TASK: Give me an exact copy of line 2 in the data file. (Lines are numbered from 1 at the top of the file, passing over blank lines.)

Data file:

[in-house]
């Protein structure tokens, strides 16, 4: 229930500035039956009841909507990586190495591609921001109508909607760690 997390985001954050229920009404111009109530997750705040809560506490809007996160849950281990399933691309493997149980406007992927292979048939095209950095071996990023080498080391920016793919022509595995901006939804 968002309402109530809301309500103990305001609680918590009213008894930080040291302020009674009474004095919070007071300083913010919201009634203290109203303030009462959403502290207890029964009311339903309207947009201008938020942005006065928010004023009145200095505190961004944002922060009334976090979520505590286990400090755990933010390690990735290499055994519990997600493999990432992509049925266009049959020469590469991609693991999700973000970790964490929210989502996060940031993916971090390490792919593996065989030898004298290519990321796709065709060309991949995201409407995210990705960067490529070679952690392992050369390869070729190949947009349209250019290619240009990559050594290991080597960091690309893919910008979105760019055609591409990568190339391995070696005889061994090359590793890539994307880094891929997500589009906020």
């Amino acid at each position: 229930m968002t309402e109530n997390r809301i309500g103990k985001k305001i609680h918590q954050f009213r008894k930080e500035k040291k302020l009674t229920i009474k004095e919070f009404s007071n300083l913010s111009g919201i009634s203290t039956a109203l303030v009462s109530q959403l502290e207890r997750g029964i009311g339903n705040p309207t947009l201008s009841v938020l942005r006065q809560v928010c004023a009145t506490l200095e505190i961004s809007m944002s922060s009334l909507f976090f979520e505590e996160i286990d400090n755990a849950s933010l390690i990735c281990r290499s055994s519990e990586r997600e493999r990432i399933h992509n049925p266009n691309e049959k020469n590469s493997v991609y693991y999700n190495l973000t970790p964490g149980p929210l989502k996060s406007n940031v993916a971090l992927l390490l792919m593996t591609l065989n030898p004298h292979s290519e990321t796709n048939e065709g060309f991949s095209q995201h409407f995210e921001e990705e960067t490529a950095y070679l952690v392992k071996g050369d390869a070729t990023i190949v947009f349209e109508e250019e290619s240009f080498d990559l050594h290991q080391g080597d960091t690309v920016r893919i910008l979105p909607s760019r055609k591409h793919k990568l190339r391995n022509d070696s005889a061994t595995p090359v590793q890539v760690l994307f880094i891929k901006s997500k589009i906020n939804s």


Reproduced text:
């Protein structure tokens, strides 16, 4: 229930500035039956009841909507990586190495591609921001109508909607760690 997390985001954050229920009404111009109530997750705040809560506490809007996160849950281990399933691309493997149980406007992927292979048939095209950095071996990023080498080391920016793919022509595995901006939804 968002309402109530809301309500103990305001609680918590009213008894930080040291302020009674009474004095919070007071300083913010919201009634203290109203303030009462959403502290207890029964009311339903309207947009201008938020942005006065928010004023009145200095505190961004944002922060009334976090979520505590286990400090755990933010390690990735290499055994519990997600493999990432992509049925266009049959020469590469991609693991999700973000970790964490929210989502996060940031993916971090390490792919593996065989030898004298290519990321796709065709060309991949995201409407995210990705960067490529070679952690392992050369390869070729190949947009349209250019290619240009990559050594290991080597960091690309893919910008979105760019055609591409990568190339391995070696005889061994090359590793890539994307880094891929997500589009906020």